Latest news from free-market enterprise Britain...
Fiona Walsh, business editor
Friday December 7 2007
Britain's supermarkets and dairy groups have been fined £116m
by the Office of Fair Trading, after admitting fixing the prices
of milk, butter and cheese.
Sainsbury's, Asda, Safeway, Dairy Crest, Wiseman and The Cheese
Company have all admitted to anti-competitive practices and the
case against them has now been resolved, the consumer watchdog
said today. But it is continuing its investigation into Tesco,
Morrisons and cheese maker Lactalis McLelland, which continue
to deny that they were involved.
Today's fines follow a three-year investigation into the industry
and relate to price-fixing over a two-year period from 2002 to
The price collusion is estimated to have cost consumers £270m
in higher prices.
While the fines total a maximum of £116m, the companies
will pay significantly less than that after being granted large
reductions in their penalties in return for co-operating in the
Sainsbury's, which has been fined £26m, insisted this morning
that the "price initiatives" had been designed to help
farmers after the outbreak of foot-and-mouth disease in 2001.
'We are disappointed that we have been penalised for actions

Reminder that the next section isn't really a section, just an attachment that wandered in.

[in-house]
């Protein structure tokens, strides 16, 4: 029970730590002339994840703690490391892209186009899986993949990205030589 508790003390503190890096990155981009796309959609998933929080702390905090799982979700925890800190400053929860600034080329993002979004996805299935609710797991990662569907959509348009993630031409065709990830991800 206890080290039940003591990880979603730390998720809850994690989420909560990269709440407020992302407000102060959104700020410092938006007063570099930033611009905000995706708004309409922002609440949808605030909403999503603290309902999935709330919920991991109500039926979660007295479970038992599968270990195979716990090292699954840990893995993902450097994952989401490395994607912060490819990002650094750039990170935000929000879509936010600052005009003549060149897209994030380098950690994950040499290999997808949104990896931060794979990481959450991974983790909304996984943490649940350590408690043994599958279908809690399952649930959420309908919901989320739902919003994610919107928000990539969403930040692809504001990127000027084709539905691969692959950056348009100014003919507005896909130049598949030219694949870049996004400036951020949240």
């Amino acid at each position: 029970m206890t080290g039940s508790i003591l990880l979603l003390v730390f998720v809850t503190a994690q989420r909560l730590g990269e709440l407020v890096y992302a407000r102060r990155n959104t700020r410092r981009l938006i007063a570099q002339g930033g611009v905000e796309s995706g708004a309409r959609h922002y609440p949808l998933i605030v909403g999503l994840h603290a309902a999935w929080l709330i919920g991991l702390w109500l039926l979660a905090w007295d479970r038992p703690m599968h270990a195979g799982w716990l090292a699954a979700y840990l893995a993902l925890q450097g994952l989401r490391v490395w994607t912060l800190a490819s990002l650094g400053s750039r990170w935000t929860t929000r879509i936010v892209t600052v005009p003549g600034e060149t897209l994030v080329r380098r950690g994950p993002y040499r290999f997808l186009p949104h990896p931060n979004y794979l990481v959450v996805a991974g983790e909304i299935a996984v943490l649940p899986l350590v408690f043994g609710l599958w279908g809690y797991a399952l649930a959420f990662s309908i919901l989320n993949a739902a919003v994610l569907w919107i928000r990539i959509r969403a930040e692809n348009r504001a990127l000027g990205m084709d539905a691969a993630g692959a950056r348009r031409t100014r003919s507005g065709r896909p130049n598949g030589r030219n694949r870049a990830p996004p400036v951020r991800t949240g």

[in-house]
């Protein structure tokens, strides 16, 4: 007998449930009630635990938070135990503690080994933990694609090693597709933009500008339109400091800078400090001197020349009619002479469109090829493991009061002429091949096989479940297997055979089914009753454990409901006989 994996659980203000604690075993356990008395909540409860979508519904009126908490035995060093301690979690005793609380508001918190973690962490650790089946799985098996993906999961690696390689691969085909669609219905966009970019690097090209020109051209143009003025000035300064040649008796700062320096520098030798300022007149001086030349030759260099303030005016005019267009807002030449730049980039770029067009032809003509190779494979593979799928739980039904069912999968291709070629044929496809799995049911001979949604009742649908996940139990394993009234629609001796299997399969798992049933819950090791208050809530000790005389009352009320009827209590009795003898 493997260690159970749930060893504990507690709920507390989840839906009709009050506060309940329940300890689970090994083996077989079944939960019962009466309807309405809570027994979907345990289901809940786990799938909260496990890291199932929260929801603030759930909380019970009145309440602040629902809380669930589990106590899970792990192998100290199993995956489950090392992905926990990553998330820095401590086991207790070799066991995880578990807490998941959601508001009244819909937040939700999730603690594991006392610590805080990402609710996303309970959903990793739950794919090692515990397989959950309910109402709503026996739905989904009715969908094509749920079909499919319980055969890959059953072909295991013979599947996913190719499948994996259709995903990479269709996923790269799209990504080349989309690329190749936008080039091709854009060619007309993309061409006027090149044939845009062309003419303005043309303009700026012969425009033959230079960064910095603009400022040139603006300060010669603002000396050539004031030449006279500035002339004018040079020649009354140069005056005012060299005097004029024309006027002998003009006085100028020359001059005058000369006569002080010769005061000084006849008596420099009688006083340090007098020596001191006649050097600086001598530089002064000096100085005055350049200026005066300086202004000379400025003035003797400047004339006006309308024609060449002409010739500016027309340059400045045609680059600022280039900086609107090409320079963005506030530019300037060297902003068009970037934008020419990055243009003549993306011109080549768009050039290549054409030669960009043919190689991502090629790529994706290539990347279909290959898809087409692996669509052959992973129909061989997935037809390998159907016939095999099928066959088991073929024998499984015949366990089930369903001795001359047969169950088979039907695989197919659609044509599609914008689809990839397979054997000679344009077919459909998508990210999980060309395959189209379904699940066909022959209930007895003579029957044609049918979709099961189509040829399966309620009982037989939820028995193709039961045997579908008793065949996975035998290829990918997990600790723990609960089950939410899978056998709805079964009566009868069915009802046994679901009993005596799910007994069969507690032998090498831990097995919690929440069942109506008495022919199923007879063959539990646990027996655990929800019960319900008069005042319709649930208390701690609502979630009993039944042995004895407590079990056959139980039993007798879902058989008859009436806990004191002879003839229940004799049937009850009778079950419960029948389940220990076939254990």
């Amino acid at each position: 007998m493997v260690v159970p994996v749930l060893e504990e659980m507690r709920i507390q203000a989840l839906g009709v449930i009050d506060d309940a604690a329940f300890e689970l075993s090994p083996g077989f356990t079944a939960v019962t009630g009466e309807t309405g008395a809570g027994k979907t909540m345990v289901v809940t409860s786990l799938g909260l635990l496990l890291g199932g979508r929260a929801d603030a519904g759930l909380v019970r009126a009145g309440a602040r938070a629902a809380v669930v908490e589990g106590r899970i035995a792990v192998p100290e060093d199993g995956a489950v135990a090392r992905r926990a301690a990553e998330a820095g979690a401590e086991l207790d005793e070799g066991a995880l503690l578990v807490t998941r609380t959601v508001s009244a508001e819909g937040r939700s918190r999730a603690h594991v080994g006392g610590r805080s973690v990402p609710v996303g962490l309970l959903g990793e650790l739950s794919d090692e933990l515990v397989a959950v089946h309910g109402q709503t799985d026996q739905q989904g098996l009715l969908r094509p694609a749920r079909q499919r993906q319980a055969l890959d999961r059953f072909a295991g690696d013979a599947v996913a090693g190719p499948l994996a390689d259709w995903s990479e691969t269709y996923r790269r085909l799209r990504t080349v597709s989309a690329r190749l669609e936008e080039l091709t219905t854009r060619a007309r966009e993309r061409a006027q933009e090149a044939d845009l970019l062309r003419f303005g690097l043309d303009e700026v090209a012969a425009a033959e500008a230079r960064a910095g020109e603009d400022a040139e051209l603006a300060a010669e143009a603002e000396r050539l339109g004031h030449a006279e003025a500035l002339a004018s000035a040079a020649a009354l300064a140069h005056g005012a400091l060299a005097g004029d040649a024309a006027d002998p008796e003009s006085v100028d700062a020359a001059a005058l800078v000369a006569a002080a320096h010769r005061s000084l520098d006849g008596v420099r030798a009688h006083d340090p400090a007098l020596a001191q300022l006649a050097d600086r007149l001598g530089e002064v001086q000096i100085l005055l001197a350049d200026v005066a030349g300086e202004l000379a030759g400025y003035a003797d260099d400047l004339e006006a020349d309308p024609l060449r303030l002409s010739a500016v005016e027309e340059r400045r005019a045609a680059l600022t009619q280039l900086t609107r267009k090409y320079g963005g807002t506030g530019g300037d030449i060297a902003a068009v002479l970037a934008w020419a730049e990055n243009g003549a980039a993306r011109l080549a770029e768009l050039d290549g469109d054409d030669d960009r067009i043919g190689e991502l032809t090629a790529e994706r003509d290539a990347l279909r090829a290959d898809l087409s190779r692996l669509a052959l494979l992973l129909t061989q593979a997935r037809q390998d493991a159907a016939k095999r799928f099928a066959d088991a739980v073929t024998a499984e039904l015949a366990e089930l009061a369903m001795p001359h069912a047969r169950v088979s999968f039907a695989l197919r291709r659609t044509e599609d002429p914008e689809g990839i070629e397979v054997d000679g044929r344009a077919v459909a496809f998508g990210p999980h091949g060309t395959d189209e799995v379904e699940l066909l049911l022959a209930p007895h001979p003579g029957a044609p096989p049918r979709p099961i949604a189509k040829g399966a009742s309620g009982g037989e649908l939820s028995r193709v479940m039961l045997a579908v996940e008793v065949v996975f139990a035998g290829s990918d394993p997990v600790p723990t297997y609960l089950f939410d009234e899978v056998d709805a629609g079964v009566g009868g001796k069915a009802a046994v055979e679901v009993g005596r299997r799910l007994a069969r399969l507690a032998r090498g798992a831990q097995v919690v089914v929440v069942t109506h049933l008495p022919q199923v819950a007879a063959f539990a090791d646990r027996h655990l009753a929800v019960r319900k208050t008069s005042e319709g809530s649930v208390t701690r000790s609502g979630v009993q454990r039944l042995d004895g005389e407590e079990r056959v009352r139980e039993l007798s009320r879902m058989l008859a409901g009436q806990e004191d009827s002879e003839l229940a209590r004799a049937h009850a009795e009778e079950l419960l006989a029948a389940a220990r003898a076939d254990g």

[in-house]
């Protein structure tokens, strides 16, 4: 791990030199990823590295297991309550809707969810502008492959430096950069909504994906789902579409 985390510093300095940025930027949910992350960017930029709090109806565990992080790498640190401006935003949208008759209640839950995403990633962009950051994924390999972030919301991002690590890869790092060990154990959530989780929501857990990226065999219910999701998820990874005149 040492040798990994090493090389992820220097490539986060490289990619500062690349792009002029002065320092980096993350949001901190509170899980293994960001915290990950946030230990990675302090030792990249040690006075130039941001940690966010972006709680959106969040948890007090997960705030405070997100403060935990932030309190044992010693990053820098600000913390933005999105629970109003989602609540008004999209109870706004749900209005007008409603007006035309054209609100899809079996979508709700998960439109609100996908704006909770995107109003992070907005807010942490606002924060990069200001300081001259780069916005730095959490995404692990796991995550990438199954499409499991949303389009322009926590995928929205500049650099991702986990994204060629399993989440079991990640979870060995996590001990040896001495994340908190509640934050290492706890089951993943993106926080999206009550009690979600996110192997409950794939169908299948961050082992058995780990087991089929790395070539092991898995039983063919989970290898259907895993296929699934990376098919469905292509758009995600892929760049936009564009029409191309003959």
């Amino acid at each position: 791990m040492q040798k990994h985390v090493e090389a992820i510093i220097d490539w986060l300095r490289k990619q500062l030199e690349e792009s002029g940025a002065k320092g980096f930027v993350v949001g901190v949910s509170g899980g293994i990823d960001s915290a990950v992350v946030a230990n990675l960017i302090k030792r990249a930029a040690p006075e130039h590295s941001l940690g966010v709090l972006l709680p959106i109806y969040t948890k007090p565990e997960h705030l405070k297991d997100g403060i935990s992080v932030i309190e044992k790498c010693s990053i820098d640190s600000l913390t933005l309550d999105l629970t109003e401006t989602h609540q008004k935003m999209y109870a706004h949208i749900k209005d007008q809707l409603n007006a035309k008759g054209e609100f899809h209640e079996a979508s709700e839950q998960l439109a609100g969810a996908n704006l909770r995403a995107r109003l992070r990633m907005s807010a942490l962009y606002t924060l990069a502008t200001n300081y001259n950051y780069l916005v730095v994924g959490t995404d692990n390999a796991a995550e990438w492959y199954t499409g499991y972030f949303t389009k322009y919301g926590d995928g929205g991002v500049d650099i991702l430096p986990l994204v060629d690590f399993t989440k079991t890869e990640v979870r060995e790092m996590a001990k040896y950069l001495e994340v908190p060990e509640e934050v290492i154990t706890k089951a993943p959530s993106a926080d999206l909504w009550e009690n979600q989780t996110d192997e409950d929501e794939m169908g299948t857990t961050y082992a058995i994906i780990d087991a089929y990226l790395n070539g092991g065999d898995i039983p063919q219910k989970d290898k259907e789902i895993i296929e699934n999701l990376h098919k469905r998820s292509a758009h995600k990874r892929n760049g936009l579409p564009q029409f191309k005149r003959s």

that were intended to help British farmers, but recognise the
benefit of a speedy settlement with the OFT," said chief
executive Justin King.
He added: "The price initiatives in 2002 and 2003, which
were widely and publicly reported at the time, were designed to
help British dairy farmers at a time of considerable economic
pressure and public debate about whether farmers were getting
a fair price for their products."
Earlier this year British Airways was fined a record £270m
by the OFT and the US Department of Justice for fixing the price
of fuel surcharges for long-haul passenger flights and its cargo
business, after rival Virgin Atlantic blew the whistle on the
Asda refused to disclose its fine but the figure is thought to
be similar to Sainsbury's, at around £26m. Asda said it
regretted the price collusion: "Our intention was to provide
more money for dairy farmers, who were under severe financial
pressure at the time.
"These issues concern all the major supermarkets but we've
chosen to settle this matter quickly because we believe it's the
right thing to do for our customers," the group said.
The companies insisted today that they made no extra profit as
a result of the price fixing. Dairy Crest, which has been fined
£9.4m, said their actions were "very well publicised
at the time and received widespread support including strong political
Alan Wiseman, chairman of Robert Wiseman Dairies, said he was
disappointed with the outcome of the investigation, and that "every
penny of additional revenues paid to Wiseman was passed directly
to our suppliers."
Dairy processor Arla Foods escapes without any penalties. The
company signed a leniency agreement with the OFT early on in the
investigation and was granted immunity.
Tesco continues to refute the OFT's allegations. Director Lucy
Neville-Rolfe, said this morning: "As we have always said,
we acted independently and we did not collude with anyone.
"Our position is different from our competitors and we are
defending our own case vigorously."